Topic: Galatians Passage: Galatians 5:13–5:15, Galatians 5:24–6:5
Galatians 5:13-15; 24 – 6:5
I have an iron will, and all of my will has always been to conquer some horrible feeling of inadequacy. . . I push past one spell of it and discover myself as a special human being, and then I get to another stage and think I'm mediocre and uninteresting. . . . Again and again. My drive in life is from this horrible fear of being mediocre. And that's always pushing me, pushing me. Because even though I've become Somebody, I still have to prove I'm Somebody. My struggle has never ended and it probably never will.
“vain honor or glory” or “empty of honor or glory.”
Paul says, (26) Let us not become conceited, provoking one another, envying one another.
Provoking one another and envying one another.
“You must lose yourself to find yourself (in Christ).”
It is the gospel of grace made effective in your life by the Holy Spirit that is the means of changing all of this.
Jesus creates a new self-image based upon Him and not us
CS Lewis said,
“Humility is not thinking less of yourself: it is thinking of yourself less.”
Tim Keller poses some helpful questions to ask as you do so to identify which form of conceit rises most in you.
Do I have a tendency to “blow up” or do I tend to “clam up?”
Do I tend to pick arguments with people or do I completely avoid confrontation?
Do I tend to get very down on individuals and groups of people or am I more often embarrassed and intimidated around certain classes or kinds of people?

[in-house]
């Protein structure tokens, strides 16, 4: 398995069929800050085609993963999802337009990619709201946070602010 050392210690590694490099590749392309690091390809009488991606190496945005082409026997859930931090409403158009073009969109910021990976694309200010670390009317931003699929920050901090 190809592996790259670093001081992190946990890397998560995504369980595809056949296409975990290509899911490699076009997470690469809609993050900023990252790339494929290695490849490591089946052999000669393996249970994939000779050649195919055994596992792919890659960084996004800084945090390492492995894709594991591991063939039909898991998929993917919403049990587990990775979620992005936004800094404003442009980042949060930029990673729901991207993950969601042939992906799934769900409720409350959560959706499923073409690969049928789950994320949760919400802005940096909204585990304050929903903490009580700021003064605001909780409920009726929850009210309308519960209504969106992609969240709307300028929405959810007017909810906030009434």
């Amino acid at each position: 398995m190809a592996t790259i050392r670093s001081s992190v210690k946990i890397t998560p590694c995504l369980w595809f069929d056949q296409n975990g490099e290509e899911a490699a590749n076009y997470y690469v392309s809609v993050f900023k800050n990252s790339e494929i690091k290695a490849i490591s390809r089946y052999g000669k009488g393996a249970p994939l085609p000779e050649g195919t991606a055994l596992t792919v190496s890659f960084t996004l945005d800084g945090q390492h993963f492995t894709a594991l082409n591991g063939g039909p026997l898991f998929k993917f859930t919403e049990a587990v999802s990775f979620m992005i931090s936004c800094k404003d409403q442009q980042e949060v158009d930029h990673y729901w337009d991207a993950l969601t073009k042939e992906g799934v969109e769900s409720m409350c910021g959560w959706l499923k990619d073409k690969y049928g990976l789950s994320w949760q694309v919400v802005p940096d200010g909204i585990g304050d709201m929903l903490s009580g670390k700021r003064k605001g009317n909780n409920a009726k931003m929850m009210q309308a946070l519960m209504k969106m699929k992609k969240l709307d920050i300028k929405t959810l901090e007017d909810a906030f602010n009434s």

When criticized, do I get very angry and very judgmental and simply attack right back or do I get very discouraged and very defensive, make lots of excuses, or give right in?
Do I often think: I would never, ever do what this person has done? Or do I look at people and say: I could never, ever accomplish what this person does?
Think on and preach to your heart the gospel!
Colossians 1:27: To them God chose to make known how great among the Gentiles are the riches of the glory of this mystery, which is Christ in you, the hope of glory.
John Stott writes,
“Christian relationships are not governed by rivalry but by service. The correct attitude towards people is not, ‘I’m better than you and I’ll prove it,’ nor ‘You’re better than I and I resent it’, but ‘You are a person of importance in your own right because God made you in His own image and Christ died for you and it is my joy and privilege to serve you’.”
Look to Jesus